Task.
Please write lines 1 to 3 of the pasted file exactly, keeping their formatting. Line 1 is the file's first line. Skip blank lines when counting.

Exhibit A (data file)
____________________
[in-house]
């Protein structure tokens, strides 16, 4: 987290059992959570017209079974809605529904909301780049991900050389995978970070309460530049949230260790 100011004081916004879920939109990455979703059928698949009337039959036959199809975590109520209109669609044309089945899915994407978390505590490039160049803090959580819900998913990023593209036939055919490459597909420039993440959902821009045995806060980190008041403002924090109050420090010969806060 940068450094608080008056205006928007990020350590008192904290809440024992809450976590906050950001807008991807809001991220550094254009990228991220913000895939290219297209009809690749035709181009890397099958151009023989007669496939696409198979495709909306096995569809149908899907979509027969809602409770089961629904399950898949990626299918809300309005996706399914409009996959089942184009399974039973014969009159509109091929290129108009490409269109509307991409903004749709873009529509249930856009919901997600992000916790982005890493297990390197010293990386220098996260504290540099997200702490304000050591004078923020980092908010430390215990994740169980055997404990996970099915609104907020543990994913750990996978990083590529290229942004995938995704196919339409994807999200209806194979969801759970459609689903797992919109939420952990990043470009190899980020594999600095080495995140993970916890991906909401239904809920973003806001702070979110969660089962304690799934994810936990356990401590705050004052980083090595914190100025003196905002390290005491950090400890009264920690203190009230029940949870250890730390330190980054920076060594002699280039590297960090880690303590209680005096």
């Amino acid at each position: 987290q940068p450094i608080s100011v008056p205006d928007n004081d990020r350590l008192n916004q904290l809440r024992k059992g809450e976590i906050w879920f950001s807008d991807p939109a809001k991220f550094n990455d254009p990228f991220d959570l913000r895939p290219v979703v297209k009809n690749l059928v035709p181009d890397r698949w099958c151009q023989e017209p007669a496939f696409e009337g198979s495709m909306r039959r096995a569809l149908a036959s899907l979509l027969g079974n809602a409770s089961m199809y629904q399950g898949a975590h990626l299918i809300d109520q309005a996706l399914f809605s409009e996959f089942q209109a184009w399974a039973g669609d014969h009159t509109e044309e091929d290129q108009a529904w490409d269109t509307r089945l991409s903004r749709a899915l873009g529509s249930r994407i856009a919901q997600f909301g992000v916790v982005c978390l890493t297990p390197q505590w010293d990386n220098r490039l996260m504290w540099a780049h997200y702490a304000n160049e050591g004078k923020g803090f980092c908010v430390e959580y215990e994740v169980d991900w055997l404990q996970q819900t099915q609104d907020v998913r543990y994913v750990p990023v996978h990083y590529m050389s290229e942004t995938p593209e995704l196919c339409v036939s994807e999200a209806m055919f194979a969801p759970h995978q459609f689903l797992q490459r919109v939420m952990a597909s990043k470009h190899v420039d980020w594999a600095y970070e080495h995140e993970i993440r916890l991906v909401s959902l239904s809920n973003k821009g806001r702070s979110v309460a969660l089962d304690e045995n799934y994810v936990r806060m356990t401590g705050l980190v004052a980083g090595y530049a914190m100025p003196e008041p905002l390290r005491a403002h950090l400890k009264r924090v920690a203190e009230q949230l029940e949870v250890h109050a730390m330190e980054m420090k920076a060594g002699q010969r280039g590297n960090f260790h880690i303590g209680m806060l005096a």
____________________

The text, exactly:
[in-house]
């Protein structure tokens, strides 16, 4: 987290059992959570017209079974809605529904909301780049991900050389995978970070309460530049949230260790 100011004081916004879920939109990455979703059928698949009337039959036959199809975590109520209109669609044309089945899915994407978390505590490039160049803090959580819900998913990023593209036939055919490459597909420039993440959902821009045995806060980190008041403002924090109050420090010969806060 940068450094608080008056205006928007990020350590008192904290809440024992809450976590906050950001807008991807809001991220550094254009990228991220913000895939290219297209009809690749035709181009890397099958151009023989007669496939696409198979495709909306096995569809149908899907979509027969809602409770089961629904399950898949990626299918809300309005996706399914409009996959089942184009399974039973014969009159509109091929290129108009490409269109509307991409903004749709873009529509249930856009919901997600992000916790982005890493297990390197010293990386220098996260504290540099997200702490304000050591004078923020980092908010430390215990994740169980055997404990996970099915609104907020543990994913750990996978990083590529290229942004995938995704196919339409994807999200209806194979969801759970459609689903797992919109939420952990990043470009190899980020594999600095080495995140993970916890991906909401239904809920973003806001702070979110969660089962304690799934994810936990356990401590705050004052980083090595914190100025003196905002390290005491950090400890009264920690203190009230029940949870250890730390330190980054920076060594002699280039590297960090880690303590209680005096």
């Amino acid at each position: 987290q940068p450094i608080s100011v008056p205006d928007n004081d990020r350590l008192n916004q904290l809440r024992k059992g809450e976590i906050w879920f950001s807008d991807p939109a809001k991220f550094n990455d254009p990228f991220d959570l913000r895939p290219v979703v297209k009809n690749l059928v035709p181009d890397r698949w099958c151009q023989e017209p007669a496939f696409e009337g198979s495709m909306r039959r096995a569809l149908a036959s899907l979509l027969g079974n809602a409770s089961m199809y629904q399950g898949a975590h990626l299918i809300d109520q309005a996706l399914f809605s409009e996959f089942q209109a184009w399974a039973g669609d014969h009159t509109e044309e091929d290129q108009a529904w490409d269109t509307r089945l991409s903004r749709a899915l873009g529509s249930r994407i856009a919901q997600f909301g992000v916790v982005c978390l890493t297990p390197q505590w010293d990386n220098r490039l996260m504290w540099a780049h997200y702490a304000n160049e050591g004078k923020g803090f980092c908010v430390e959580y215990e994740v169980d991900w055997l404990q996970q819900t099915q609104d907020v998913r543990y994913v750990p990023v996978h990083y590529m050389s290229e942004t995938p593209e995704l196919c339409v036939s994807e999200a209806m055919f194979a969801p759970h995978q459609f689903l797992q490459r919109v939420m952990a597909s990043k470009h190899v420039d980020w594999a600095y970070e080495h995140e993970i993440r916890l991906v909401s959902l239904s809920n973003k821009g806001r702070s979110v309460a969660l089962d304690e045995n799934y994810v936990r806060m356990t401590g705050l980190v004052a980083g090595y530049a914190m100025p003196e008041p905002l390290r005491a403002h950090l400890k009264r924090v920690a203190e009230q949230l029940e949870v250890h109050a730390m330190e980054m420090k920076a060594g002699q010969r280039g590297n960090f260790h880690i303590g209680m806060l005096a």